Eric Church is that rare type of guy who's paying tribute to Merle Haggard one minute and shooting off pyro the next.
This is the new country.
Mr. Church came walking out of the floor in a cloud of smoke and hit the stage at the nearly sold-out Consol Energy Center Saturday night with "Country Music Jesus," a song that puts out a call for a "hippie prophet who preaches from the book of Johnny Cash." Mr. Church might not fit the hippie part, but he's got the rest of that down pretty well.
He was backed by some rugged guys who looked like they were recruited from a rockabilly club and sounded like they were up for anything from honky tonk to heavy metal. They were good enough to have a name, something like Eric Church and the Sinners. There were no fiddles or steel guitars to be found, although a banjo would turn up once or twice.
They were greeted by a rowdy, beer-drinking crowd primed for songs made for a Saturday night. The tall lanky frontman, forgoing the cliched cowboy hat for a baseball cap and shades, toted a red Solo cup of whiskey while pouring out roadhouse jams "Jack Daniels," "Drink in My Hand," "Hungover and Hard Up," "Smoke a Little Smoke" and others suitable for a tour called "Blood, Sweat and Beers." He's got a versatile voice that can do thin and twangy or dip down to a nice deep baritone.
He mixed the party with some heartbreak on the solo acoustic "Over When It's Over" and "I'm Gettin' Stoned," a song about an ex getting married that comes with the inspired chorus "she's got a rock/and I'm gettin' stoned."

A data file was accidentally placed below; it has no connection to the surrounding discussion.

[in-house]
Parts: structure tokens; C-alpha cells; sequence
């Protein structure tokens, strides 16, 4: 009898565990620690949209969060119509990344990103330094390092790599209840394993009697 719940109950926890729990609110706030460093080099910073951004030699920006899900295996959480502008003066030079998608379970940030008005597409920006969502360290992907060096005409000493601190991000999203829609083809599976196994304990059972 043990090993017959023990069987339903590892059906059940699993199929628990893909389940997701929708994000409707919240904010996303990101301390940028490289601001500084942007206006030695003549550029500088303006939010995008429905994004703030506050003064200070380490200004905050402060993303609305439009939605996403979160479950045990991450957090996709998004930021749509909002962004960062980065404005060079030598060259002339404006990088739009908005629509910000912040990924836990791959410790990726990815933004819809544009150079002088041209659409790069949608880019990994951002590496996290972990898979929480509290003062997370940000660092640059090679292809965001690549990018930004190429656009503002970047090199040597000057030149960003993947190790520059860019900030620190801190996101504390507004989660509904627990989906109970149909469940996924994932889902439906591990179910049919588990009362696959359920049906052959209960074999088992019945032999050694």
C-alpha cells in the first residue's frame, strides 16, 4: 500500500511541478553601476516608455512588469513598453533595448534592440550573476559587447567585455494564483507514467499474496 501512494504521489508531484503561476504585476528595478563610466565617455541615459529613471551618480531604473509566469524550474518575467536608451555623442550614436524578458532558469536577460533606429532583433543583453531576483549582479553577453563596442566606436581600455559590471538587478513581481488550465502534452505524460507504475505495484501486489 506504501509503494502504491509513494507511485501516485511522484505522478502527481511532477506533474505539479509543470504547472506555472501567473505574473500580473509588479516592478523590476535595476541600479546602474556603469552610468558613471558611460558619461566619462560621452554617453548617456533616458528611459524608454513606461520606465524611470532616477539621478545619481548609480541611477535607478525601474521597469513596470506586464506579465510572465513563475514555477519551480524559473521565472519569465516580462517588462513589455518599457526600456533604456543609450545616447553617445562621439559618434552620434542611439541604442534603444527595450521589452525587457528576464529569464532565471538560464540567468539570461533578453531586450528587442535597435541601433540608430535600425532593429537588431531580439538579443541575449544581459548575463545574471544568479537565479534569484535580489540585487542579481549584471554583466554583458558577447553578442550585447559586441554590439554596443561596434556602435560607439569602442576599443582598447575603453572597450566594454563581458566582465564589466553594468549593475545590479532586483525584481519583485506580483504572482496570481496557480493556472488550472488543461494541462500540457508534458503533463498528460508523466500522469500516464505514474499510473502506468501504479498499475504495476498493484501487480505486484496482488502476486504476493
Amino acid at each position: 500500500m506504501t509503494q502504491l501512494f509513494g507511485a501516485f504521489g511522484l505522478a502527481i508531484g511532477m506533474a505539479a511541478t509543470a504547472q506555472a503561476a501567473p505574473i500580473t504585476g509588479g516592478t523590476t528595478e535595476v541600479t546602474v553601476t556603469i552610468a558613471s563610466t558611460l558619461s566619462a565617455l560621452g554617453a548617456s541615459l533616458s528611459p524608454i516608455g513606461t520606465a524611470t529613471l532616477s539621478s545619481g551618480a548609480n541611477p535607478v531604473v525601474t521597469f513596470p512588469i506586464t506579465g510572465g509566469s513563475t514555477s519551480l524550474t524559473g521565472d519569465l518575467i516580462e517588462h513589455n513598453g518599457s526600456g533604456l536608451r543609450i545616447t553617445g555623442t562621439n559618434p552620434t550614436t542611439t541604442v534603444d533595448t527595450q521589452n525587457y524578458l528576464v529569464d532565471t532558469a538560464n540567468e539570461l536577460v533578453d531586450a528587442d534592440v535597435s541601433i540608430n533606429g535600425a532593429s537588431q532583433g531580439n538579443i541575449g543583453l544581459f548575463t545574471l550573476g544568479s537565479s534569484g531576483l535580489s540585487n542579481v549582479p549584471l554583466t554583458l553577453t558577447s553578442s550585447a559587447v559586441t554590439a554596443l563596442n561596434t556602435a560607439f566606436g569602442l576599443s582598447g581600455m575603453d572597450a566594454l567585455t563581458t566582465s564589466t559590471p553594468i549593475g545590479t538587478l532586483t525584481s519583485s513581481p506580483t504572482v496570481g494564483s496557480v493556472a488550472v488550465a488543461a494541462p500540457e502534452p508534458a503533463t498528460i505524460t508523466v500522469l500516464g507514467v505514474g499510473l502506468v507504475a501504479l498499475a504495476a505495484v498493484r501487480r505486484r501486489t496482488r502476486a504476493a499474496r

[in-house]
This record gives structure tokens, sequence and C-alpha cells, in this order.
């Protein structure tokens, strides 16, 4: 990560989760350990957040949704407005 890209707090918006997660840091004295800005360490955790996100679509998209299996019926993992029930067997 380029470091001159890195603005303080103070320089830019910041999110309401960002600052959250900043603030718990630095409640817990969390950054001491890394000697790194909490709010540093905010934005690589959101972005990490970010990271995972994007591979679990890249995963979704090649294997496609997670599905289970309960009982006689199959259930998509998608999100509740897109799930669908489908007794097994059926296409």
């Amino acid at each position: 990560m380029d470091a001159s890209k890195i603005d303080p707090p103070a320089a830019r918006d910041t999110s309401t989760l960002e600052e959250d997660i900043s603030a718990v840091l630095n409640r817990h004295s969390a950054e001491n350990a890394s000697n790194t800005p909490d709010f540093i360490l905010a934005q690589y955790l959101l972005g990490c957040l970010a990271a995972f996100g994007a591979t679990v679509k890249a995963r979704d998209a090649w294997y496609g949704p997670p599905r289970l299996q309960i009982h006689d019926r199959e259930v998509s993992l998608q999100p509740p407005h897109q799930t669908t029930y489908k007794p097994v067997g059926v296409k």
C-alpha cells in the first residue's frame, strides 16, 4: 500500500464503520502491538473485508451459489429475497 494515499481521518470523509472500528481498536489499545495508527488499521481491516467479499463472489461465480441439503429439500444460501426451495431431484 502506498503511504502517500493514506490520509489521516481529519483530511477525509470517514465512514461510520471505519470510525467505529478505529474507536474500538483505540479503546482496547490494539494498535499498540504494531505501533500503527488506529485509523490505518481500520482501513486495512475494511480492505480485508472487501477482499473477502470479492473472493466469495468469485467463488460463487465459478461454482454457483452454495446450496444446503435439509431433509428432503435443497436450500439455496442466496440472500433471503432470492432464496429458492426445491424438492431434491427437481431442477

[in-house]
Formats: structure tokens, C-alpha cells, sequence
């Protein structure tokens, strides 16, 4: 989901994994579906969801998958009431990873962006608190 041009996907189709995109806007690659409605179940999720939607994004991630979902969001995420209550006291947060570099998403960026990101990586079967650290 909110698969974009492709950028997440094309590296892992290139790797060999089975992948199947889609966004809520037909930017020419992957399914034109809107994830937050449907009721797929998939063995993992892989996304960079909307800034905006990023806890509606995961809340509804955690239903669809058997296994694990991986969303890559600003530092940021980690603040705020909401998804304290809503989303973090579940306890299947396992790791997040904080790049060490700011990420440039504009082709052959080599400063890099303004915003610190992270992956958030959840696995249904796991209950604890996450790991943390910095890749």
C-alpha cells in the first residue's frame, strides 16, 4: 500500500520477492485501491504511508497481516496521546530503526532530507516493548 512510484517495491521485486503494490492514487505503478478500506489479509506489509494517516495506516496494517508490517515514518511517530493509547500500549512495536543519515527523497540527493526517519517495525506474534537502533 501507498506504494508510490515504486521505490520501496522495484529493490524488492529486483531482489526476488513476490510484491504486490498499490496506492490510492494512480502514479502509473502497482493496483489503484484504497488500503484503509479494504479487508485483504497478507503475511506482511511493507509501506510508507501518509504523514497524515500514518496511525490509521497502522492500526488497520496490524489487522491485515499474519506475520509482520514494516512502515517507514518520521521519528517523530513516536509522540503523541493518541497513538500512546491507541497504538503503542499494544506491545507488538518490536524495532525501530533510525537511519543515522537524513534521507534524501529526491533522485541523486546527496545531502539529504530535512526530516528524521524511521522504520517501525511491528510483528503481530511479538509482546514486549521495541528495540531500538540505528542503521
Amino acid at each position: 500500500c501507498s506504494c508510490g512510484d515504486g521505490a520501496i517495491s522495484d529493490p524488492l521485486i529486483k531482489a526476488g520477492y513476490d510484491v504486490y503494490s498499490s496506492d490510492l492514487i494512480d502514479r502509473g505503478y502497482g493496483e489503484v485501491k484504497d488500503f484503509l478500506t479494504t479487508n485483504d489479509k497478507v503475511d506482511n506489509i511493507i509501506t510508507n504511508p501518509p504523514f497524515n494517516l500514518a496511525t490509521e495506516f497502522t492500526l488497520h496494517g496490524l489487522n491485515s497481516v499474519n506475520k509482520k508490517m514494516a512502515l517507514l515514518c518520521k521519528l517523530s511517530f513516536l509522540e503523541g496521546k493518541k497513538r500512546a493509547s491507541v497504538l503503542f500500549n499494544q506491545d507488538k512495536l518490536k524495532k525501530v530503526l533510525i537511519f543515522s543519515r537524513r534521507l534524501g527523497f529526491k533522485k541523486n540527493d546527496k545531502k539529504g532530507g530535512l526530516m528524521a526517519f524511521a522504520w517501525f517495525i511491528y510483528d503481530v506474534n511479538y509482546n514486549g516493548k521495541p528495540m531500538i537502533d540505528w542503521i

Church and company rocked hard on the swampy "Creepin'," (which has hints of "Copperhead Road") and the song that posed the musical question, "Yeah, I like my country rockin', how 'bout you?" The fans, who were prone to shouting "U-S-A!," responded heartily agreed. Late in the set, they gave him the one-boot salute - taking one off and holding it high - on "These Boots."
Along with the clever songs and energetic delivery, one of the things that makes Mr. Church so likable is how much of a fan he is himself. In addition to Johnny Cash and George Strait shout-outs and the cover of Hank Jr.'s "A Country Boy Can Survive," he rocked through "Pledge Allegiance to the Hag," a tribute to Merle Haggard that might send a few of those younger country-rock fans back to the old country outlaw.
And then there's "Springsteen." On Saturday night, he climaxed the set with his biggest hit and extended it beautifully by shoehorning a piece of "Born to Run" into the melody. There was no lawn and no stars, but for plenty of couples inside the Consol that melody will be a great memory.
Opening the show were a pair of unrelated Moores. Kip highlighted his set with his No. 1 hit "Somethin' 'Bout a Truck." Justin's had the energy of headlining set, starting with his plea for "Guns" and moving on to such anthems as "Small Town USA" and "Backwoods," plus a cover of "With a Little Help from My Friends." He told the crowd, "I've been up here a few times and I'll tell you, there's more rednecks here than anywhere in the world!"
So, we'll take that as a compliment?Eric Church set listCountry Music JesusGuys Like MeHell On The HeartPledge Allegiance To The HagHow 'Bout YouCarolinaI'm Gettin' StonedJack DanielsHungover & Hard UpCreepin'Before She DoesOver When It's OverSinners Like MeLove Your Love The MostDrink In My HandLotta Boot Left To FillA Country Boy Can Survive/HomeboyEncore:Smoke A Little SmokeThese BootsSpringsteen music - musicreviews
Scott Mervis: firstname.lastname@example.org or at 412-263-2576. First Published September 16, 2012 2:15 PM